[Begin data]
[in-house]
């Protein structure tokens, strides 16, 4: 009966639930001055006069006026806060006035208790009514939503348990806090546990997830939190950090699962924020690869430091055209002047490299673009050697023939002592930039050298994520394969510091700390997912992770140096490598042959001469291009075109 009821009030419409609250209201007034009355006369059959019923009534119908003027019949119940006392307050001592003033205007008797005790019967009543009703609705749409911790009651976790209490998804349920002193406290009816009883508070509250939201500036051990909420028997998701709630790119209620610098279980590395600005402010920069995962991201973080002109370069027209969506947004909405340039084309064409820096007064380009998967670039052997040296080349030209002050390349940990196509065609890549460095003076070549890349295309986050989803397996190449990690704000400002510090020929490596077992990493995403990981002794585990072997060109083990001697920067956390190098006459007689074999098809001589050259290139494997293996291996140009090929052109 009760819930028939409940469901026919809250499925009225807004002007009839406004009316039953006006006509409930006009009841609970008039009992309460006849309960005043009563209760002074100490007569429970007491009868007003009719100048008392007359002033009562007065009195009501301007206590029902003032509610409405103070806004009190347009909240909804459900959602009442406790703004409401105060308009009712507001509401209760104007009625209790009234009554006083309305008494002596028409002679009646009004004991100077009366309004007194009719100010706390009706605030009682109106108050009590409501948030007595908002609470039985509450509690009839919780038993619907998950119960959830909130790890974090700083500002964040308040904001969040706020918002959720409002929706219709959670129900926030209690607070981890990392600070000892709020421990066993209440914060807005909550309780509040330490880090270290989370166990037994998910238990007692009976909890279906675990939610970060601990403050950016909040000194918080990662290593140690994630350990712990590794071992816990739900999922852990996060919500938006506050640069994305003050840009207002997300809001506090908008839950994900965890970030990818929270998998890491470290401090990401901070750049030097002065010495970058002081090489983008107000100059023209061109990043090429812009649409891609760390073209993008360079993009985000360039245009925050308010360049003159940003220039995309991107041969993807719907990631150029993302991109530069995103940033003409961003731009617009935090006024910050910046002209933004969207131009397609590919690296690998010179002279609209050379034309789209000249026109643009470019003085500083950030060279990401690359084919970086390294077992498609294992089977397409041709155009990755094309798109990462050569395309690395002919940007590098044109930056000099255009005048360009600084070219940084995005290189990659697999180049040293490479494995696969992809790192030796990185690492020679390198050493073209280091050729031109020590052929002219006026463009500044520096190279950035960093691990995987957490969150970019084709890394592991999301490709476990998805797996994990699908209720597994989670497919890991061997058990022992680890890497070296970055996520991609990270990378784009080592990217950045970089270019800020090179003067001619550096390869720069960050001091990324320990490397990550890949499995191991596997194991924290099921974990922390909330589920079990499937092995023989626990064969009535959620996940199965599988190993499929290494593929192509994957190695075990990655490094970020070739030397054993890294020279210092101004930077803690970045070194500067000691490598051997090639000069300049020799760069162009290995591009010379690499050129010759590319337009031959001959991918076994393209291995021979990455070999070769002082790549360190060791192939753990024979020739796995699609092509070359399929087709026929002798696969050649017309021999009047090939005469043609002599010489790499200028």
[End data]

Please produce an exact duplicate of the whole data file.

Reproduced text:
[in-house]
């Protein structure tokens, strides 16, 4: 009966639930001055006069006026806060006035208790009514939503348990806090546990997830939190950090699962924020690869430091055209002047490299673009050697023939002592930039050298994520394969510091700390997912992770140096490598042959001469291009075109 009821009030419409609250209201007034009355006369059959019923009534119908003027019949119940006392307050001592003033205007008797005790019967009543009703609705749409911790009651976790209490998804349920002193406290009816009883508070509250939201500036051990909420028997998701709630790119209620610098279980590395600005402010920069995962991201973080002109370069027209969506947004909405340039084309064409820096007064380009998967670039052997040296080349030209002050390349940990196509065609890549460095003076070549890349295309986050989803397996190449990690704000400002510090020929490596077992990493995403990981002794585990072997060109083990001697920067956390190098006459007689074999098809001589050259290139494997293996291996140009090929052109 009760819930028939409940469901026919809250499925009225807004002007009839406004009316039953006006006509409930006009009841609970008039009992309460006849309960005043009563209760002074100490007569429970007491009868007003009719100048008392007359002033009562007065009195009501301007206590029902003032509610409405103070806004009190347009909240909804459900959602009442406790703004409401105060308009009712507001509401209760104007009625209790009234009554006083309305008494002596028409002679009646009004004991100077009366309004007194009719100010706390009706605030009682109106108050009590409501948030007595908002609470039985509450509690009839919780038993619907998950119960959830909130790890974090700083500002964040308040904001969040706020918002959720409002929706219709959670129900926030209690607070981890990392600070000892709020421990066993209440914060807005909550309780509040330490880090270290989370166990037994998910238990007692009976909890279906675990939610970060601990403050950016909040000194918080990662290593140690994630350990712990590794071992816990739900999922852990996060919500938006506050640069994305003050840009207002997300809001506090908008839950994900965890970030990818929270998998890491470290401090990401901070750049030097002065010495970058002081090489983008107000100059023209061109990043090429812009649409891609760390073209993008360079993009985000360039245009925050308010360049003159940003220039995309991107041969993807719907990631150029993302991109530069995103940033003409961003731009617009935090006024910050910046002209933004969207131009397609590919690296690998010179002279609209050379034309789209000249026109643009470019003085500083950030060279990401690359084919970086390294077992498609294992089977397409041709155009990755094309798109990462050569395309690395002919940007590098044109930056000099255009005048360009600084070219940084995005290189990659697999180049040293490479494995696969992809790192030796990185690492020679390198050493073209280091050729031109020590052929002219006026463009500044520096190279950035960093691990995987957490969150970019084709890394592991999301490709476990998805797996994990699908209720597994989670497919890991061997058990022992680890890497070296970055996520991609990270990378784009080592990217950045970089270019800020090179003067001619550096390869720069960050001091990324320990490397990550890949499995191991596997194991924290099921974990922390909330589920079990499937092995023989626990064969009535959620996940199965599988190993499929290494593929192509994957190695075990990655490094970020070739030397054993890294020279210092101004930077803690970045070194500067000691490598051997090639000069300049020799760069162009290995591009010379690499050129010759590319337009031959001959991918076994393209291995021979990455070999070769002082790549360190060791192939753990024979020739796995699609092509070359399929087709026929002798696969050649017309021999009047090939005469043609002599010489790499200028």